I recently scanned through my LinkedIn connections to update myself on what everyone was doing. I noticed that most of my friends and associates, that are around my age, had left the walls of their tertiary education provider. They are now in their first or second job at various organisations. Some are still in New Zealand and some are abroad. Some are within key government agencies, some are in the business service sector and, unbeknown to me, some have even moved into a similar sector to me or are employees of my prospective clients.
When I go back 5 years all of these people had simply ‘Student of X’ in their LinkedIn description. Now, the movement of this large group of people into the global workforce has fundamentally exploded (in a good way) my professional network. I now not only have a number of new connections in a range of organisations across the globe, but they also act as a connection into their new and expanding network.
While it may seem trivial upon reading this, for those going through their tertiary education studies, it simply isn’t. This is because while at university or polytechnique students are focused on making connections with those in the workforce. After all this is where their first employer will likely come from. However, that beer with your university mates at the local pub or joining that student club could have a bigger influence on your future career.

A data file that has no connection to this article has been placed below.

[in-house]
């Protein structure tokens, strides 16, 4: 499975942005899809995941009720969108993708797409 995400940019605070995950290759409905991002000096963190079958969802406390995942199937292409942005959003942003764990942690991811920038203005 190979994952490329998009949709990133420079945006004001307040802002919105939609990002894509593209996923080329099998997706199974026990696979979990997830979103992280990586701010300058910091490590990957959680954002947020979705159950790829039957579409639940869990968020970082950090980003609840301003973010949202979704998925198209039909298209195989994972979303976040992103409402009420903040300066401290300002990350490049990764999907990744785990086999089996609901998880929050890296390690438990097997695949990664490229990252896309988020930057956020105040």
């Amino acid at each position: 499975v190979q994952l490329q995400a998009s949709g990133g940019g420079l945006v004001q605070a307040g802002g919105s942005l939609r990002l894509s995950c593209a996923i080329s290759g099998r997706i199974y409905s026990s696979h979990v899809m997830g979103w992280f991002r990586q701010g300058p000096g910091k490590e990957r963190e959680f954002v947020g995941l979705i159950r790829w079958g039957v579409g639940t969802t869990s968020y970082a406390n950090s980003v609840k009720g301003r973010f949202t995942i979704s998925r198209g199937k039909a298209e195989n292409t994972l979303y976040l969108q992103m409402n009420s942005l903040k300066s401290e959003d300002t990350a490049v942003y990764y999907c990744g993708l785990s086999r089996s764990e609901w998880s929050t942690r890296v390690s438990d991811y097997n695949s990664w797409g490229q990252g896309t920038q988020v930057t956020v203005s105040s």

The same goes for right now. Where do you intend to be in 5 years? At the same organisation or will you be at elsewhere? But more importantly where will your current friends, associates and colleagues be in 5 years?
As you evolve so does your network. Building a diverse network across many levels, generations and fields rather than one that suits your immediate needs, will likely lead to richer network in subsequent years.